Rolling Stones and Toppling Worlds

BY FR. BRIAN ZUMBRUM, OSFS

Easter Sunday – The Resurrection of the Lord | April 21, 2019

See today’s readings here. This homily focuses on the Gospel reading. The archive of all of Fr. Brian’s homilies can be found hereSalesian Sermons

As many of you know, being an educator is one of the great joys of my life.

I relish the challenge of connecting with students who are difficult.

The ones who are jaded or hate school.

The ones who doubt God and are over the Church.

The ones who are struggling or who have been traumatized.

These are the kids I always treasure.

But last year, I was confronted with a student that I genuinely felt powerless to help.

We had already been through so much together.

The death of his cousin.

Court trials and juvenile detention.

And then the revolving door of the educational system that kept shuffling him from school to school.

But when he hit his bout with depression, it was as if he slipped into a deep cavern where I couldn’t reach him.

I remember walking home, climbing into my car, and crying.  I’m losing him, “I whispered.”

That rock seemed firmly wedged in front of the tomb. And nothing was going to move it.

But then, my next visit, it was as if I was encountering a new student.

He greeted me with a warm embrace.

He chattered on about the SAT he was taking, college applications that needed completing, and grief that he was finally processing.

I couldn’t help it.  I started to cry. I didn’t know how, but the rock had been rolled away.  

He stared at me for a moment and said, “It’s okay, Fr. Brian.  It’s okay. I’m back. And I’m not going anywhere.”

And in his story, I could not help but hear echoes of the story we celebrate this morning.

For when Mary arrives it is the stone that is rolled away that topples her world.

For that stone was not supposed to ever move again.

It was to remain, forever sealing shut the hopes and dreams of the disciples that appeared to die on Calvary.

But here it was, rolled away. And with that discovery, Mary knew that everything had changed.

She didn’t know what.  She didn’t know how. And she didn’t know what it all meant.

But she knew that nothing would ever be the same again.

My friends, each of us arrives this morning with our tombs that have been sealed shut with rocks that we assume will never move.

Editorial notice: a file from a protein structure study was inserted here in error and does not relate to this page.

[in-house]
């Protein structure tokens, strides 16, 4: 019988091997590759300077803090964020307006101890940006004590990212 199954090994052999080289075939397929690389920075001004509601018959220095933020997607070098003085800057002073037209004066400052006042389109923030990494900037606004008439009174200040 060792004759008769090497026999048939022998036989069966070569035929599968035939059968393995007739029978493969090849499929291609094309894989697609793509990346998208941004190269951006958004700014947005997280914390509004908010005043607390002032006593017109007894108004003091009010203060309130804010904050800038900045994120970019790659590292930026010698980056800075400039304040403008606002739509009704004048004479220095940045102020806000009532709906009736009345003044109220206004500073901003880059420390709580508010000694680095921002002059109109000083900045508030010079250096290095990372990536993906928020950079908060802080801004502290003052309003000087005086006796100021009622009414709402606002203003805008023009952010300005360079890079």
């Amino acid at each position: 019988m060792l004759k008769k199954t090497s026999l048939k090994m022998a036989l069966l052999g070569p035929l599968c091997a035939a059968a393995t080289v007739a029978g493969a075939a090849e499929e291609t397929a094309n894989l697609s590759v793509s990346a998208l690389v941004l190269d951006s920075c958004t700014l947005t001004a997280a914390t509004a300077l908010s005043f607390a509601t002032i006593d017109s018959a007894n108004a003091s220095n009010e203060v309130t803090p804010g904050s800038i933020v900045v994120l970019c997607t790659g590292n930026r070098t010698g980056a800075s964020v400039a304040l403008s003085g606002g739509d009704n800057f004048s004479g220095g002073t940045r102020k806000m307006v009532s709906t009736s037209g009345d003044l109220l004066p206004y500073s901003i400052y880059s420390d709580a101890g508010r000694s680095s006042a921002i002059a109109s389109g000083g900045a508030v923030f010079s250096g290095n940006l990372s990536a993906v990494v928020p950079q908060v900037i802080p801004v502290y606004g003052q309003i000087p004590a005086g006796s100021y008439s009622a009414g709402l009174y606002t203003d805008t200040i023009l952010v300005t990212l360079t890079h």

We have those stubborn flaws within us that we just cannot seem to overcome

We’re jealous or petty.  Gossipy or vindictive. Lazy or consumed by an addiction.

We have these resentments that we desperately cling to, heedless of the call to forgive.

We have these ruptures and wounds within our family that seem beyond reconciliation or healing.

The estranged brother.  The mother we are losing to Alzheimer’s. The child who has moved away with their partner. The marriage that fell apart. The miscarriages that are quietly borne.

We look at our nation and world and genuinely believe that nothing will change.

We look away from the homeless man panhandling on the sidewalk.  We shake our heads as bombs fall in Syria and desperate refugees cling to fences in Mexico and the sides of boats in the Mediterranean.  We hear the warnings about global warming and shrug our shoulders. We see the ever deepening divisions driven by our polarized politics and we sigh, “What will be will be.”

But into all of our complacency and frustration, our cynicism and weary resignation, our Lord bursts forth and rolls away the stone. Toppling our worlds as we know them.

Declaring that all will be made new.

That there is no stone that cannot be rolled away.

Like Mary, we may not know what awaits us in the empty tomb.  We may not know how the stone will be moved. And we may not know what it all means.

But we are invited to be courageous with Mary and approach the tomb anyway.

For we have hope.

That our stones do not have the final word this day.

Our God does.

This is the day the Lord has made.  Let us rejoice and be glad in it. Happy Easter my friends.

May God be Praised.

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